Monday, February 8, 2010

How to use TAR

Tar is a good utility to produce a backup. When you create a tar archive the destination locatiion could be a tape or a regular file. Note that tar can preserve file's permission and its mode.

For example, you have the following directory structure:


Create an archive

To create an archive of the entire test directory, issue the following command:

tar cvf my_arch.tar /home/oracle/alex/test

If you want to include into your archive several different directories you might use the following command:

tar cvf my_arch.tar -I include.lst

where the -I option specifies the name of a file with a list of directories and files that you want to include into your archive.

Also, it's possible to exclude certain files and directories from your archive:

tar cvfX my_arch.tar exclude.lst -I include.lst

List an archive contents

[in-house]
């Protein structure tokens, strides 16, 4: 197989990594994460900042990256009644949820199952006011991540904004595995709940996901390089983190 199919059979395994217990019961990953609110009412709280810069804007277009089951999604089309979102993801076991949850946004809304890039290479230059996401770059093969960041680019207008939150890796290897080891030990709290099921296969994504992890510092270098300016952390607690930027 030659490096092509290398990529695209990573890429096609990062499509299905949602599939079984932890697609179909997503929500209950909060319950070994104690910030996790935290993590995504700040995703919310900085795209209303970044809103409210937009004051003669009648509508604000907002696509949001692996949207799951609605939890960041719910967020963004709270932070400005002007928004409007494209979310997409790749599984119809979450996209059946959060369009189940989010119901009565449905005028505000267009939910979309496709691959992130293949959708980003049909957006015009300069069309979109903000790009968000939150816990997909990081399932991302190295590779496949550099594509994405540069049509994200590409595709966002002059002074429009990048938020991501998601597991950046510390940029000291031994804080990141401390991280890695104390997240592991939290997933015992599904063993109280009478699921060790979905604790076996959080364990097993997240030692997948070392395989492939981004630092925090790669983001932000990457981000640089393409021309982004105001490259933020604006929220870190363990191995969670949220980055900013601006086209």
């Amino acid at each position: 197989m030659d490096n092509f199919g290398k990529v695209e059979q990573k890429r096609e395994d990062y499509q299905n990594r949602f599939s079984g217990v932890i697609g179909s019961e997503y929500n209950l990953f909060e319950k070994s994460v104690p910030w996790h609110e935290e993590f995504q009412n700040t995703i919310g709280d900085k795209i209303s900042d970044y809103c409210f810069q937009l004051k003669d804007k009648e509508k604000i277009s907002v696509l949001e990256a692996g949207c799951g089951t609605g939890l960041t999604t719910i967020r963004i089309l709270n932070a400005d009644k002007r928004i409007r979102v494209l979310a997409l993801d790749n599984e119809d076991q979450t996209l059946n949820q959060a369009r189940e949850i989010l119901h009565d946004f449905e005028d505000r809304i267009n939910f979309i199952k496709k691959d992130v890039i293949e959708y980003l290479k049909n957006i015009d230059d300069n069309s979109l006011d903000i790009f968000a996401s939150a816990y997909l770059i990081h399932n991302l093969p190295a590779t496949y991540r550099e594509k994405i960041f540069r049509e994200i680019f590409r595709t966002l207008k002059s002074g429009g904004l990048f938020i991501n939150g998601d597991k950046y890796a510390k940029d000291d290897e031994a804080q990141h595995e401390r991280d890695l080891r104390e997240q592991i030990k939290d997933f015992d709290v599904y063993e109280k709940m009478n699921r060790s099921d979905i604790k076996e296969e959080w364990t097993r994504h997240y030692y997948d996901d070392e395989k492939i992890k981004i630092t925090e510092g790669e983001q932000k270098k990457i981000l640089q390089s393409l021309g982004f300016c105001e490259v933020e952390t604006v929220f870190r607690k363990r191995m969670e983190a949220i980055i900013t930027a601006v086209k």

To list the contents of your archive issue the following command:

tar tf my_arch.tar

Extract from an archive

To extract the contents of your archive:

tar xvfp my_arch.tar

Note, that everything will be extracted exactly at the same location from where it was taken. If some directories do no exist then they will be created.

Legend of tar's options

c - add to archive, using an absolute path
x - extract from archive
t - read the contents of an archive
f - you work with a file, otherwise it's a tape
p - preserve file's permissions and modes
v - verbose, display the result
-I - use an include list
X - use an exclude list

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